The Ecology and Management of the Grey-Headed Flying-Fox Pteropus poliocephalus

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Catterall, Carla

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Kanowski, John

Eby, Peggy

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Date
2013
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Abstract

Effective conservation and management of many highly mobile animal species, including flying-foxes of the genus Pteropus, are constrained by lack of knowledge of their ecology, especially of movement patterns over large spatial scales. This study deals with the conservation ecology of the grey-headed flying-fox (Pteropus poliocephalus), a highly mobile colonial-roosting mammal endemic to eastern Australia. Like many flying-foxes in the Asia-Pacific, this species frequently comes into conflict with humans for raiding commercial fruit crops, establishing roost sites in urban areas, and because it is a vector for some diseases of humans and their commensal animals. For these reasons, P. poliocephalus has been the subject of numerous control attempts, mostly conducted at the local scale (killing of individuals at feeding sites and roosts; attempts to destroy or relocate roosts). These attempts have rarely been successful in reducing conflict between humans and flying-foxes over the long term. Partly as a result of these actions and partly because of a loss of habitat, P. poliocephalus is considered a threatened species in some jurisdictions. The conservation and management of P. poliocephalus is therefore a difficult problem. The broad objectives of this thesis are to provide new information on the ecology of P. poliocephalus, particularly in relation to distribution, movement patterns and roosting behaviour, in the hope that this information will better inform the management and conservation of the species.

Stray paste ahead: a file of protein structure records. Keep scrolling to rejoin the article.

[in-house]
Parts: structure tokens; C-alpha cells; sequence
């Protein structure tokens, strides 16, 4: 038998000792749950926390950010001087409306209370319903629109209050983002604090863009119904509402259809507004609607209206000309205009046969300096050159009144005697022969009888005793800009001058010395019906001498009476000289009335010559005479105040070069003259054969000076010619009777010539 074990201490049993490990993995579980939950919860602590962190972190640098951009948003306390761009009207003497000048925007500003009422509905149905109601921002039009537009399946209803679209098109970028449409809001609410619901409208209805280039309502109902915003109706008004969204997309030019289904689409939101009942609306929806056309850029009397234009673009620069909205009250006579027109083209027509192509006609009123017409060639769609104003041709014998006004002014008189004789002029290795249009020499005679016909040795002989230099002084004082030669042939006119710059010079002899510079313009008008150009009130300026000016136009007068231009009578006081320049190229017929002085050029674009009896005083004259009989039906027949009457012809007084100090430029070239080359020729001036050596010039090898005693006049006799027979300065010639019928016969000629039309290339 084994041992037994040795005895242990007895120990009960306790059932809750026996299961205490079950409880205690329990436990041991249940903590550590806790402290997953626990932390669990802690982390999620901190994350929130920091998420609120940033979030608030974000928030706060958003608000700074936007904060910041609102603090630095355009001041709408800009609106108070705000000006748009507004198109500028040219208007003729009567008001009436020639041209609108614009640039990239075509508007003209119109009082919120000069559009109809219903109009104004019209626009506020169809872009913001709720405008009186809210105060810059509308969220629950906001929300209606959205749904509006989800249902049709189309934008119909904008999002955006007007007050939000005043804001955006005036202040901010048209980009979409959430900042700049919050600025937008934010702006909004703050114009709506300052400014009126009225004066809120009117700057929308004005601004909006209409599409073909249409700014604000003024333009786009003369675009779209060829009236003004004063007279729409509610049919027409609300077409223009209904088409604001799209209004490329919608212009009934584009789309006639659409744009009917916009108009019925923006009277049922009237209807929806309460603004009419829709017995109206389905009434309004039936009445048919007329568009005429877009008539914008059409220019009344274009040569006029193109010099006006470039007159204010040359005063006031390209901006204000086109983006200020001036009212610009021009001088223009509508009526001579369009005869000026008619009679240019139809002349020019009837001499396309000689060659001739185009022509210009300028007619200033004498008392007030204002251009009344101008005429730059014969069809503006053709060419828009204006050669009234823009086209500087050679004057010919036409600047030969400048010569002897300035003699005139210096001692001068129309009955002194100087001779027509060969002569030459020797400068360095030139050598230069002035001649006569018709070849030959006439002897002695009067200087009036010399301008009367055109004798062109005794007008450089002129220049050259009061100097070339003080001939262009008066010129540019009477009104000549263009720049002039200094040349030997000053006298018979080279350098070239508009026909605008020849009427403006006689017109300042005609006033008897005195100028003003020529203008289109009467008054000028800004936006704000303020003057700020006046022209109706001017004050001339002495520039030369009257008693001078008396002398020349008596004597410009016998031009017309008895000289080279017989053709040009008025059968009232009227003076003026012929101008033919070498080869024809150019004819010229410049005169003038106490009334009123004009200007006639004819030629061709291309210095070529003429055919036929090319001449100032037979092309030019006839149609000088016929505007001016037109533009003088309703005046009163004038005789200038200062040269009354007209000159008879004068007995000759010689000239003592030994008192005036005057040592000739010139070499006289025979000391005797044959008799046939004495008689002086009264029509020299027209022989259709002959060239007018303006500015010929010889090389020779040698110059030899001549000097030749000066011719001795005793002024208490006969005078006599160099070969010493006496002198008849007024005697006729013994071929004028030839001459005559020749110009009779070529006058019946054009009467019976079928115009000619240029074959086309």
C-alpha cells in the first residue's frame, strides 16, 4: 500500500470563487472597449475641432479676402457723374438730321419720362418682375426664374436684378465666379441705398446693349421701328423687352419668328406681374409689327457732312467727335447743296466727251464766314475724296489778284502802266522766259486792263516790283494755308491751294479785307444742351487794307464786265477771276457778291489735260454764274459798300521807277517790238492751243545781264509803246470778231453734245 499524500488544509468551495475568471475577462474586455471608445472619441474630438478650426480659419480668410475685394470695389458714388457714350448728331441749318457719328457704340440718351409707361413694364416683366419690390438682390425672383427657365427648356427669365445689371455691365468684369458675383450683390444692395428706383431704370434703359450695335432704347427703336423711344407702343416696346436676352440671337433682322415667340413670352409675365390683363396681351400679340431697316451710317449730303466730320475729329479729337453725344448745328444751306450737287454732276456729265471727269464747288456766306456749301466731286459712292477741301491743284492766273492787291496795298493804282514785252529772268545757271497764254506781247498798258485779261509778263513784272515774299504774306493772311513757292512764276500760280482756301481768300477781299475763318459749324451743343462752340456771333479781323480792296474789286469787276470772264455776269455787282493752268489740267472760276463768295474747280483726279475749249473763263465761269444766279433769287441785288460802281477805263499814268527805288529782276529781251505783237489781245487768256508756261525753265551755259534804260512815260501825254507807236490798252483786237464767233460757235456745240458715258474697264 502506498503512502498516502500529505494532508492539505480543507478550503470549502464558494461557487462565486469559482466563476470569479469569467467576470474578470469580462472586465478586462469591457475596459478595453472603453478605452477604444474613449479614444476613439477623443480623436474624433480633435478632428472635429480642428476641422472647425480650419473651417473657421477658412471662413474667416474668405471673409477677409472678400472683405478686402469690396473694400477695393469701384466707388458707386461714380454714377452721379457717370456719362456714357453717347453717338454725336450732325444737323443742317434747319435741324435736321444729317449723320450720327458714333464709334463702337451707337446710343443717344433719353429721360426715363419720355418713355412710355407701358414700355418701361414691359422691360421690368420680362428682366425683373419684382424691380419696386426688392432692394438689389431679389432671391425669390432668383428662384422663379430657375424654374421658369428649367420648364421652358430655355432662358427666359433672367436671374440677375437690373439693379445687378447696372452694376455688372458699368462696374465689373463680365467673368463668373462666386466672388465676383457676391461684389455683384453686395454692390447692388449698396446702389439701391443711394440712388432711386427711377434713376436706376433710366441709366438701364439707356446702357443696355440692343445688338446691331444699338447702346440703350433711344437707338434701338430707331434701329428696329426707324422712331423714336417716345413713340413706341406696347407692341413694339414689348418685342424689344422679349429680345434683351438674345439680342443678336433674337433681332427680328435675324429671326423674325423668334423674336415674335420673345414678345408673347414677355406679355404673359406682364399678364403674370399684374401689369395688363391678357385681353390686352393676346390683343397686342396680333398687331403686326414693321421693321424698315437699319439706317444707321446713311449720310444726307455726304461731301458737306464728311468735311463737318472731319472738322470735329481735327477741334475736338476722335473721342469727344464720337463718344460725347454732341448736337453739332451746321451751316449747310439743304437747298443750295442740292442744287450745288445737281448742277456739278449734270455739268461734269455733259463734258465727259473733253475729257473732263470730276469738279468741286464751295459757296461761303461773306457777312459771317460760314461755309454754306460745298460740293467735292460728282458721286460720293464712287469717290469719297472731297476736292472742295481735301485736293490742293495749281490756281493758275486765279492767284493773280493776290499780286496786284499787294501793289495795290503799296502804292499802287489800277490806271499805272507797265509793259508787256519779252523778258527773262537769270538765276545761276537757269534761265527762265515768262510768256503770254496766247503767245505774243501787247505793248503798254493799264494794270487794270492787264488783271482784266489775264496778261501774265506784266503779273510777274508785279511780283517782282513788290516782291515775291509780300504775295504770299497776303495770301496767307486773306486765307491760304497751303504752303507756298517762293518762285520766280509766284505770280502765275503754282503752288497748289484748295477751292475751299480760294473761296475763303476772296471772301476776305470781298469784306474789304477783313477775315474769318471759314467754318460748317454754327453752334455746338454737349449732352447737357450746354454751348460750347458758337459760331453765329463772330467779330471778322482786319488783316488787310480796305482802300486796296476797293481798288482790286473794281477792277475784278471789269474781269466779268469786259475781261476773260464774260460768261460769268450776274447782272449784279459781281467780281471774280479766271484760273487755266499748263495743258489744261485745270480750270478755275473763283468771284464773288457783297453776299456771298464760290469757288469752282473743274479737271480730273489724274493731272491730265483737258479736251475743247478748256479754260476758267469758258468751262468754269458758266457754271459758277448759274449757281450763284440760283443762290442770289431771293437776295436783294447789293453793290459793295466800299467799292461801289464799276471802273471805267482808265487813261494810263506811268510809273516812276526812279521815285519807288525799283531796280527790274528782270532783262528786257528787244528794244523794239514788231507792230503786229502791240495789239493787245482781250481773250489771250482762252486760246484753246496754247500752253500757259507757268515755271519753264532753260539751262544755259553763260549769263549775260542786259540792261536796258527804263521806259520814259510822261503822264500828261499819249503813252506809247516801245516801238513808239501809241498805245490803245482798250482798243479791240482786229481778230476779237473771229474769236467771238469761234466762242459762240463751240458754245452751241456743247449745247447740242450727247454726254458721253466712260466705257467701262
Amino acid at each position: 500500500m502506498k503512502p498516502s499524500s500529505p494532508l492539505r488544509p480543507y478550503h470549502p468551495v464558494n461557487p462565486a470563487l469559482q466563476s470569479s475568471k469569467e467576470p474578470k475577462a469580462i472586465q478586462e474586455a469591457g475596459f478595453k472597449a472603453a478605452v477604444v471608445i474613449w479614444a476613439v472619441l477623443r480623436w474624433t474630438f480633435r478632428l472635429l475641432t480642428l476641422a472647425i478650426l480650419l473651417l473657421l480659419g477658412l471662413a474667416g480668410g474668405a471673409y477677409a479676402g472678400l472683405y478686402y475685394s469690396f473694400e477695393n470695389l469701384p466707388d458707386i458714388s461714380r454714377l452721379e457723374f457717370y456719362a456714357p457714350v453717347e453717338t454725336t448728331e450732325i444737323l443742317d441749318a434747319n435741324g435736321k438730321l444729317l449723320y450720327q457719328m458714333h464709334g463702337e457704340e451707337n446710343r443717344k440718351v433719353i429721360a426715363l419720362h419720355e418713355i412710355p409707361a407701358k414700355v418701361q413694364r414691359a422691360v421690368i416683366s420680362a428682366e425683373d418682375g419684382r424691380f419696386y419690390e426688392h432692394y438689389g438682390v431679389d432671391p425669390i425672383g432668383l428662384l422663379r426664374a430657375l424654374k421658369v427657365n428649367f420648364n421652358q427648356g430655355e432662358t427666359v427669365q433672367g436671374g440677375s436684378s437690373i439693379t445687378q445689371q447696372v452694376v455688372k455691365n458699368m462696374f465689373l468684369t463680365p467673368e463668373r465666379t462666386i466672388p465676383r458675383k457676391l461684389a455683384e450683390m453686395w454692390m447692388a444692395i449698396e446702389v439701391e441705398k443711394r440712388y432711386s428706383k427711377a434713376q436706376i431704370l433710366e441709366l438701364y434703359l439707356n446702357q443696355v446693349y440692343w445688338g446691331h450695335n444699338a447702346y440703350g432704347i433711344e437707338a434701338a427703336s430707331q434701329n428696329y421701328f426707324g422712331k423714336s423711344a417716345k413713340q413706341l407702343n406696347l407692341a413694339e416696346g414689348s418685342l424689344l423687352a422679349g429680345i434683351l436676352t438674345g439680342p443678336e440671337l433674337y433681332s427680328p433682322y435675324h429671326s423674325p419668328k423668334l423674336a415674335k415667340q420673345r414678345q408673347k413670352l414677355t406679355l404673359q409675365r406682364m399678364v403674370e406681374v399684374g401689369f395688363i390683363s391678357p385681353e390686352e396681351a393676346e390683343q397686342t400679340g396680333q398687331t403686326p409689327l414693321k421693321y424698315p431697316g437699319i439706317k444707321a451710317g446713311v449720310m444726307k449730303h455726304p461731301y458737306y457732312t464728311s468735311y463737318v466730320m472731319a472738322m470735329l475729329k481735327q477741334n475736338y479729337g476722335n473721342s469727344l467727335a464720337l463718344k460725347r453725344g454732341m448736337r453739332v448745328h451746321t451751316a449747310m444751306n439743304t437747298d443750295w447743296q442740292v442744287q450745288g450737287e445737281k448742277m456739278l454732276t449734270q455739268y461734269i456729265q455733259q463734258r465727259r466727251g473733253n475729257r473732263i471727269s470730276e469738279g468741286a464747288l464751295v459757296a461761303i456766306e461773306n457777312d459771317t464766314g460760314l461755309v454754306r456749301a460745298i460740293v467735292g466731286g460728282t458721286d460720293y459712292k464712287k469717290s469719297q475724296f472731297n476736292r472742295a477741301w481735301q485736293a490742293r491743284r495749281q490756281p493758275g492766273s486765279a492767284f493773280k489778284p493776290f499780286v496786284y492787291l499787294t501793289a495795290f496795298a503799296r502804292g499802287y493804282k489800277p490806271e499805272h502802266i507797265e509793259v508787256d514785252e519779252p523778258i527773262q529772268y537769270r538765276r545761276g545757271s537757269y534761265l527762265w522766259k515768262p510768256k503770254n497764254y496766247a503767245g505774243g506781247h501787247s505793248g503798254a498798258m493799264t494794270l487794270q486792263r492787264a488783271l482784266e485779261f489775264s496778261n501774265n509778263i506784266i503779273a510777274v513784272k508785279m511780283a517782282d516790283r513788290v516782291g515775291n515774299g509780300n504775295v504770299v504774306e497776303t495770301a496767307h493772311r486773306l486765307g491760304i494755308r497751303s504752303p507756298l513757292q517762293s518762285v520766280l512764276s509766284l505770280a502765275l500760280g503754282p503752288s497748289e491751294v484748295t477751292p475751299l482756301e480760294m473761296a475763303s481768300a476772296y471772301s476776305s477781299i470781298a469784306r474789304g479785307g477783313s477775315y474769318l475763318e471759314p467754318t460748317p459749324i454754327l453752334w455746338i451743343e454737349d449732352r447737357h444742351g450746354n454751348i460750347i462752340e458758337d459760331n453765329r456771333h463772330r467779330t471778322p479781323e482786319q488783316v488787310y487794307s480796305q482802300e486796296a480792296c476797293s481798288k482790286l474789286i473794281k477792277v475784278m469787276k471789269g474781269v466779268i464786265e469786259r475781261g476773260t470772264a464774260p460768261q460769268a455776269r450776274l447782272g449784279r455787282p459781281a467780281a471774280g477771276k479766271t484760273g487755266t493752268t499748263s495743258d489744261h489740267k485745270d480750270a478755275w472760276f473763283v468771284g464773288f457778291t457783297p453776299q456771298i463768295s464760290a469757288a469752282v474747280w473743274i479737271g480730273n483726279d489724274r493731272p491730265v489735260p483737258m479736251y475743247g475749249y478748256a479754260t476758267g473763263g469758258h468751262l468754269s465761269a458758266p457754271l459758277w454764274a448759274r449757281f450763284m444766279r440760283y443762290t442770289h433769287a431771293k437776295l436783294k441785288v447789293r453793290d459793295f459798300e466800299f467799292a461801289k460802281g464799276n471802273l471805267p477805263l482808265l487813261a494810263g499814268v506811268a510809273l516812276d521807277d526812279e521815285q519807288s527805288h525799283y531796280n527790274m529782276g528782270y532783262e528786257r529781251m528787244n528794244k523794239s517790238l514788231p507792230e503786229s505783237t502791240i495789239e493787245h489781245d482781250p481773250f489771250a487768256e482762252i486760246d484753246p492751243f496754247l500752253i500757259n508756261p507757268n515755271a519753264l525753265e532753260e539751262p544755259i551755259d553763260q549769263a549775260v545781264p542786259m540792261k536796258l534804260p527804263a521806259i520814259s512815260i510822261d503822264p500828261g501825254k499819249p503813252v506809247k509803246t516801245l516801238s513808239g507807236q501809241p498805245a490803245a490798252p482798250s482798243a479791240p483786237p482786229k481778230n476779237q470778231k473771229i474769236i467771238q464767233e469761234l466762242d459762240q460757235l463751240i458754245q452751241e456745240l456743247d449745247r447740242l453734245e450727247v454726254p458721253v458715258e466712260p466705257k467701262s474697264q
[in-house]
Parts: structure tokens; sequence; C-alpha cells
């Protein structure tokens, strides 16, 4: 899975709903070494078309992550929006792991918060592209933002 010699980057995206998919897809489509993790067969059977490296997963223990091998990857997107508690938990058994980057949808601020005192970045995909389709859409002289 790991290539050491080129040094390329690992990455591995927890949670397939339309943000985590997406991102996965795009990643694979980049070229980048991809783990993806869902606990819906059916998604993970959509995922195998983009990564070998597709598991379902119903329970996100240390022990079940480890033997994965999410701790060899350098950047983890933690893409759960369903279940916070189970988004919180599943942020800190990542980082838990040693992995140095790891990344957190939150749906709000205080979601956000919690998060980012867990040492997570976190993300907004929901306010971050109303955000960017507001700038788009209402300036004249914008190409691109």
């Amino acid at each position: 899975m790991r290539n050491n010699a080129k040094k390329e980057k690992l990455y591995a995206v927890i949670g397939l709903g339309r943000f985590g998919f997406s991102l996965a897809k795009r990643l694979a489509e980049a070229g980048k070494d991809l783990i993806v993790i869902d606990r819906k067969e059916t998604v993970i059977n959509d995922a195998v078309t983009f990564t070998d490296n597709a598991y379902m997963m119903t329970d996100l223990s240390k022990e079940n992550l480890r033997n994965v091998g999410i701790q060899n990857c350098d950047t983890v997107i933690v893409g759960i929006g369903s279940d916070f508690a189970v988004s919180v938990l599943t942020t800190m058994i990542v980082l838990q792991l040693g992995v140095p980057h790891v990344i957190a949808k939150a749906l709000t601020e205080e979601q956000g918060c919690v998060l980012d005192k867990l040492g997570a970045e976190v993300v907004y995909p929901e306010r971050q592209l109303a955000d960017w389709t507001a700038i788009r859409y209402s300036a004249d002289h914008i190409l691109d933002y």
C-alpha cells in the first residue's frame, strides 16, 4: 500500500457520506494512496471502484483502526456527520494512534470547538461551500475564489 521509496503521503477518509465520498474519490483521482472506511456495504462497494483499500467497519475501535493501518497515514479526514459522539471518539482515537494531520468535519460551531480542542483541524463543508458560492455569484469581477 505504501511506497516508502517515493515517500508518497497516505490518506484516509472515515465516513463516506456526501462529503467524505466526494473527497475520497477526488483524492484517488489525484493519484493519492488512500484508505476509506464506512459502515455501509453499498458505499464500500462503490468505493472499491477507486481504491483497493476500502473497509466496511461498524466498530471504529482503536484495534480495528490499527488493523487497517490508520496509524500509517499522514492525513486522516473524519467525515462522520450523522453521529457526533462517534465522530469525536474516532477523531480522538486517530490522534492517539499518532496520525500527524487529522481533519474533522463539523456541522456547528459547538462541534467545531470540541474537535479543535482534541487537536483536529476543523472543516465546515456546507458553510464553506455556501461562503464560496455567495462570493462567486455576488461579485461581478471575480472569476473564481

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Thesis (PhD Doctorate)

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Doctor of Philosophy (PhD)

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Griffith School of Environment

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The author owns the copyright in this thesis, unless stated otherwise.

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Public

Note

Chapters 2, 3, 5 and Appendix 2 have not been published. Details of these chapters can be found on page xxi.

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P. poliocephalus

Pteropus poliocephalus

Grey-headed flying fox

Flying fox ecology

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